The Start of Indigenous People’s Navigation Network

While working with AONN+ on multiple committees, I kept hearing about Local Navigation Networks (LNNs) such as what these LNNs were doing and how they were finding resources, and help for navigators in their local area. I have attended many indigenous gatherings and we share comparable challenges (eg, travel), but our solutions may be quite unique to our continent. I asked Sharon Gentry, our faithful leader of AONN+, if it was possible to interpret “local” a bit differently. All indigenous cultures have a unique relationship with Mother Earth…, and that is how we are using “local” within the Indigenous Peoples’ Navigation Network (IPNN, pronounced, “I pin”).

Here are some frequently asked questions about IPNN:

  • Why an Indigenous Peoples’ Navigation Network? There are both cultural and geographic challenges and solutions that may be unique to indigenous communities and patient navigators who work in those areas. Many navigators work in isolation. The focus of IPNN is on sharing stories of how navigation programs have overcome challenges in culturally respectful ways. Such stories may help PNs working in another region or continent try something new or modify what was done to be locally appropriate to one's setting.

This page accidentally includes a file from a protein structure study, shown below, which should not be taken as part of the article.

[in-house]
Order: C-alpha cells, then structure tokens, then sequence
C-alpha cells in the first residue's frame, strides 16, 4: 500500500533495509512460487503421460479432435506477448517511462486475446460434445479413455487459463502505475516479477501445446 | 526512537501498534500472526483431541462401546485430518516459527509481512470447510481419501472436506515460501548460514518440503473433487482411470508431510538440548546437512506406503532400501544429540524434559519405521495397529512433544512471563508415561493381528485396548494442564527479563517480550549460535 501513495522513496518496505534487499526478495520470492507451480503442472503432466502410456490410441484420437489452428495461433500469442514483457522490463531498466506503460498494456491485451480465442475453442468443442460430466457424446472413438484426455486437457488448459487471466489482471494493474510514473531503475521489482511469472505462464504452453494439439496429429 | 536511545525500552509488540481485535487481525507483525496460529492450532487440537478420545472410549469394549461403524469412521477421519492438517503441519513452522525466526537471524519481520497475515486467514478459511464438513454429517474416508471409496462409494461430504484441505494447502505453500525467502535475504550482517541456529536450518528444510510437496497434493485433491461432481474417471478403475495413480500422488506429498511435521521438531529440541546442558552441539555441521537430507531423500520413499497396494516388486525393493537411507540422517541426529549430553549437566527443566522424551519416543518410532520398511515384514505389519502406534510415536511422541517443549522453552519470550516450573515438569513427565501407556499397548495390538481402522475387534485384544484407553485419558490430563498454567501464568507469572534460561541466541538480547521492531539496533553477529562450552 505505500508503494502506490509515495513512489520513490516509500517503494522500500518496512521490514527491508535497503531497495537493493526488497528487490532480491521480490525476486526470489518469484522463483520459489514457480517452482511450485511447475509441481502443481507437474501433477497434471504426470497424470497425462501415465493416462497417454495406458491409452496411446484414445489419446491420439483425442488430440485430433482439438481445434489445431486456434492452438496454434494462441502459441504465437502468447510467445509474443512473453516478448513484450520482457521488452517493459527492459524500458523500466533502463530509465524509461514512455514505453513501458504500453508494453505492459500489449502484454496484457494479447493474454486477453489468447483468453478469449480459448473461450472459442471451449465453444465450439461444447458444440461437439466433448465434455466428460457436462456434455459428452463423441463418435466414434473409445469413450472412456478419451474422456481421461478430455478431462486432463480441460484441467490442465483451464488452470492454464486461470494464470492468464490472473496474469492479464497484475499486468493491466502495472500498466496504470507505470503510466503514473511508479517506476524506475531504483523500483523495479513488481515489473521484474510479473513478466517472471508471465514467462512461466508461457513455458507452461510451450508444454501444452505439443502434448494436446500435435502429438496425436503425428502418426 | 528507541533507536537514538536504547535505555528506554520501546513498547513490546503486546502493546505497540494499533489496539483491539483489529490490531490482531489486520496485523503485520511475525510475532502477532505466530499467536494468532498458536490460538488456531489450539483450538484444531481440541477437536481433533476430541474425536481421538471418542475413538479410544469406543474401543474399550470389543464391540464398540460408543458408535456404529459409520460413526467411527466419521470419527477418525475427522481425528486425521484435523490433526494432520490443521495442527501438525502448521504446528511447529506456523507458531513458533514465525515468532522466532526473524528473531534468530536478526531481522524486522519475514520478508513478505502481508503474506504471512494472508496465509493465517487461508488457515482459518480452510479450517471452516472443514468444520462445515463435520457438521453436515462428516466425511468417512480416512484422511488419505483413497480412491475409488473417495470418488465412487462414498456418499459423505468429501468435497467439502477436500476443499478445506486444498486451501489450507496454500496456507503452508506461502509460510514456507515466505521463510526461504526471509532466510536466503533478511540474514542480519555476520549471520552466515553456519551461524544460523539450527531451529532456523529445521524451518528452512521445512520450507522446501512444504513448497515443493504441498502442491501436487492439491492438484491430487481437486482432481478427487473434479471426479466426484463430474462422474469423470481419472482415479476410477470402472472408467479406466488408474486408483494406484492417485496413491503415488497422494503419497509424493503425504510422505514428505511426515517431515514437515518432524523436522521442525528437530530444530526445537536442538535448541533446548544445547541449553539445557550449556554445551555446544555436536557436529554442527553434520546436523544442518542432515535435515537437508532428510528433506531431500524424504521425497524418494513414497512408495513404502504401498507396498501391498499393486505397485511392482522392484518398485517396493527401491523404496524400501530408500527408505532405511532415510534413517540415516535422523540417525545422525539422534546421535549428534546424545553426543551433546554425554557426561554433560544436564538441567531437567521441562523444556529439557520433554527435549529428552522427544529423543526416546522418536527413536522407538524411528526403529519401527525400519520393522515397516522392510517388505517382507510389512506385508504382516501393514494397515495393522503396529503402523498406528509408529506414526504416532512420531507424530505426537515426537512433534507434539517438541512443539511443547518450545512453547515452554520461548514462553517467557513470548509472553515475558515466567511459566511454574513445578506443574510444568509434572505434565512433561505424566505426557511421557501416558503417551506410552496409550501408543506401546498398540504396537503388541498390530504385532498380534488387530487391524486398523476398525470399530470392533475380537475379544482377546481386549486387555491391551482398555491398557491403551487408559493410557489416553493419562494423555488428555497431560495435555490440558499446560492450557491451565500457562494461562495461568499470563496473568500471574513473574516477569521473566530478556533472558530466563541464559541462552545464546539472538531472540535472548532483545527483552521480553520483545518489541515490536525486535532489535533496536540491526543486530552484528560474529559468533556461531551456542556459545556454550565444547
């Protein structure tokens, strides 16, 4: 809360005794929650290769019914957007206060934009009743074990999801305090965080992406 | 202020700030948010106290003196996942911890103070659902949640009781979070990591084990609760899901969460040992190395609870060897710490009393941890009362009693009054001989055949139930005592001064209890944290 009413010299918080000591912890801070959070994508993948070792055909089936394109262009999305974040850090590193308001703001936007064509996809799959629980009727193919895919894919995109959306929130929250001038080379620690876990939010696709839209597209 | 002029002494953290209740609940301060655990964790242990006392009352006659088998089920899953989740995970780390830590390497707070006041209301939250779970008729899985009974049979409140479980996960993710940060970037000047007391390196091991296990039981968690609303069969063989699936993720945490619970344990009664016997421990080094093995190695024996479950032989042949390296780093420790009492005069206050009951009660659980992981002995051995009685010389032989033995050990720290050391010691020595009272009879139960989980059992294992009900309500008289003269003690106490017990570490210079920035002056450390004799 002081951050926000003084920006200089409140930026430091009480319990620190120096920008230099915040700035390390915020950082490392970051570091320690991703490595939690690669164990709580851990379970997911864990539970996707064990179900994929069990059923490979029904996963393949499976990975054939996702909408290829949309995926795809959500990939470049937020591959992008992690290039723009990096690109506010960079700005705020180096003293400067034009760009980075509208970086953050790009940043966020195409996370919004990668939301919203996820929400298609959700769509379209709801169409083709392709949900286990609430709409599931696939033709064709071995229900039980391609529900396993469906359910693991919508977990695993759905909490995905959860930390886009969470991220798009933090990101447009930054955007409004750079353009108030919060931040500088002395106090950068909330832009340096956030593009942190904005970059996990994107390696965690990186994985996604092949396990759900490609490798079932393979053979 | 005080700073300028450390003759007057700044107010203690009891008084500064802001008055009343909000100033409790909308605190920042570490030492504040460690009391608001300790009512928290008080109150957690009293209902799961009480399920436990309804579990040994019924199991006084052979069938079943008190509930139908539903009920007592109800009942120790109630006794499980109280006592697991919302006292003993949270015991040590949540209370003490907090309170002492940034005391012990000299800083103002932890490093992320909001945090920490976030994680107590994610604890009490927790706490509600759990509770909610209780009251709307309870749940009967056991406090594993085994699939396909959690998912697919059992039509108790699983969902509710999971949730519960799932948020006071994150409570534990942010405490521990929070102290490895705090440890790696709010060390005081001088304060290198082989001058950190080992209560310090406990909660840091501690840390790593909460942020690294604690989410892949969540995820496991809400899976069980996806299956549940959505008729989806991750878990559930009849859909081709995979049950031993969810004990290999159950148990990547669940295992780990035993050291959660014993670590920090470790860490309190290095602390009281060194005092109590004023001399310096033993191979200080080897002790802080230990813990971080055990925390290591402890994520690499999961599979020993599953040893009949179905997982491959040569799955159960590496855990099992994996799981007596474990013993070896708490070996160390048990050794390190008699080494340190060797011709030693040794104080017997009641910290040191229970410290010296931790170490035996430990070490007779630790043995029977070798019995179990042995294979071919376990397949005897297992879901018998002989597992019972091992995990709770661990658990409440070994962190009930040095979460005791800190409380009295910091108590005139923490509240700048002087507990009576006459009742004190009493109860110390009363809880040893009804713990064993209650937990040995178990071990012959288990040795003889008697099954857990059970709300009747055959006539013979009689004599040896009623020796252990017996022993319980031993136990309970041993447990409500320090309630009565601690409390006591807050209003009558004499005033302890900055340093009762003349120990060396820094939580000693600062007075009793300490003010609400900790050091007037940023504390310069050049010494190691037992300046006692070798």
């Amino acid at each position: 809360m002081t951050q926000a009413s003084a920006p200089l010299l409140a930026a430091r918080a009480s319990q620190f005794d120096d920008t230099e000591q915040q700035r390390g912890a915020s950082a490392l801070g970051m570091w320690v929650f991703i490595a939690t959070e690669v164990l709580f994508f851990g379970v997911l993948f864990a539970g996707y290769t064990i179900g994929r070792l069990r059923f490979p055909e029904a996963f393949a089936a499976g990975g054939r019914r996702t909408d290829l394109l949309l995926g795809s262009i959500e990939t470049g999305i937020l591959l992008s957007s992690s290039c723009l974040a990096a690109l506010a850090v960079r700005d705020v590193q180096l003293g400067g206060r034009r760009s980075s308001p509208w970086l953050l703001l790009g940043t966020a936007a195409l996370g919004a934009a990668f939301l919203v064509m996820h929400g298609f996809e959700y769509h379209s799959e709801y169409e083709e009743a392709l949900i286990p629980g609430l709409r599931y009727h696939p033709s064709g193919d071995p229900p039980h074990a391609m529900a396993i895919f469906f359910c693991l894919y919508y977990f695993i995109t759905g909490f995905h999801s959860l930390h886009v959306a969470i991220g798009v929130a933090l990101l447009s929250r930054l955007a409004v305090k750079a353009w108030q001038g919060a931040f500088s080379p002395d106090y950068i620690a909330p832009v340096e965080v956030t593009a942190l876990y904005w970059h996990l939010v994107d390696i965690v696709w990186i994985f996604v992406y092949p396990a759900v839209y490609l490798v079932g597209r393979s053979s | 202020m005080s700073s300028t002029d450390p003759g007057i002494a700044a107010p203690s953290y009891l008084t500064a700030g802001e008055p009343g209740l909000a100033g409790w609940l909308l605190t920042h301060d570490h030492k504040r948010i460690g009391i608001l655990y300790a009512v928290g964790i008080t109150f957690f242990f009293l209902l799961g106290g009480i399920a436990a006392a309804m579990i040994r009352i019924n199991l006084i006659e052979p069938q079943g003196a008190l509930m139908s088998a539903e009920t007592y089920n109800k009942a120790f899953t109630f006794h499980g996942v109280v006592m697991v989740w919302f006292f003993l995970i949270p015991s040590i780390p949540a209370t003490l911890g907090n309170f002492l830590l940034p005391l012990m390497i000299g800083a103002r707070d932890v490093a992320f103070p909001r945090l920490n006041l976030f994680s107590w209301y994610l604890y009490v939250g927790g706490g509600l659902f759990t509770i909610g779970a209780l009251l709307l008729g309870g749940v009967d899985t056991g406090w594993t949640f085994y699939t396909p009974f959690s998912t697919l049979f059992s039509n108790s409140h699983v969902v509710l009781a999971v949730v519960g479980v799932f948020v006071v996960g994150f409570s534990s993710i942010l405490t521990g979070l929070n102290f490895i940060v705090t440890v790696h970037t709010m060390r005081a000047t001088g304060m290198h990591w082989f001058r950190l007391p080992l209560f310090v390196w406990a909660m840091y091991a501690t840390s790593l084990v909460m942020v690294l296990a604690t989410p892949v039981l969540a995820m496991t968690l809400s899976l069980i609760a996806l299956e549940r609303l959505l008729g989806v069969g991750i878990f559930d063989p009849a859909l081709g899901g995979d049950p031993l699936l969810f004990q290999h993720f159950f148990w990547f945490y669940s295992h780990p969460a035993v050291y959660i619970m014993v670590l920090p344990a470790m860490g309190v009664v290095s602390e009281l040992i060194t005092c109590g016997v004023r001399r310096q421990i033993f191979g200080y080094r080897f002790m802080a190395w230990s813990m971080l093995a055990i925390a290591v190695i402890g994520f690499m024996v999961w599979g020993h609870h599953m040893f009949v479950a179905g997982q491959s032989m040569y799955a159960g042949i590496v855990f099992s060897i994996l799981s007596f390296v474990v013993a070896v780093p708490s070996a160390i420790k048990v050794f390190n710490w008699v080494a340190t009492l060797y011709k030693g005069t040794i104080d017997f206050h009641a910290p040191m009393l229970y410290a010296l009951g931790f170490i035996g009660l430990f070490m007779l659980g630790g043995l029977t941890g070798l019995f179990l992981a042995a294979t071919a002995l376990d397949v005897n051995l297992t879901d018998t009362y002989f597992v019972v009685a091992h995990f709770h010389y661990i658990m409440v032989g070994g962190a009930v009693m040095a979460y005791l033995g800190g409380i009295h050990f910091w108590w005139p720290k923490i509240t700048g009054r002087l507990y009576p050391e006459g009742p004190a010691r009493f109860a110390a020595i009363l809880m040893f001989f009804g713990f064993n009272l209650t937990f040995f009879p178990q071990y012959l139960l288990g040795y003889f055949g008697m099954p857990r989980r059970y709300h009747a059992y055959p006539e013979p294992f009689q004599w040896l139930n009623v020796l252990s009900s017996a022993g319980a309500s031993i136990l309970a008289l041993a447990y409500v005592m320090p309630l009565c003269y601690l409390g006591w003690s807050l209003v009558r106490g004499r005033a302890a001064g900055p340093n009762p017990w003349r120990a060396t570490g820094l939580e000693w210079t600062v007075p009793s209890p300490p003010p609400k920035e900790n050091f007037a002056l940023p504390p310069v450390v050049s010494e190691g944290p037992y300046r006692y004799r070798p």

• What is the purpose of IPNN? It provides a virtual support program to address culturally and geographically unique challenges and solutions of indigenous navigation programs.
  • Who are the primary and intended participants? Cancer patient navigators who work within indigenous programs in the United States, Pacific Islands, Canada, New Zealand and Australia. This includes both indigenous and non-indigenous navigators who are interested in working respectfully within our communities.

IPNN began recruiting interested members in August 2021. Our meetings have challenges such as dealing with extreme time zone changes (eg, 6 pm in Colorado is 8 am the next day in Perth, Australia). Despite these challenges, we held our initial gathering on September 21, 2021 (virtually of course); the second session on November 22, 2021; and the third session on March 15, 2022. The total IPNN membership as of March 2, 2022 is 58, of which more than half are indigenous people and most work directly with indigenous communities. Due to work schedule and time zone challenges, each virtual gathering had about 18 participants. We had speakers who shared what is happening within their local indigenous program, what services they offer, and the type of help needed for their respective programs to increase infrastructure and long-term support.

Yes, we live in poverty, but we are proud of our traditions, our beliefs, our local stories, and our resilience. Yet, we all are doing our best to provide help and support and we will get through these current trials and continue to succeed. After all, we have wonderful partners and are working for win-win collaborations that are respectful and productive. Wado for all that you each do to contribute to helping communities such as mine!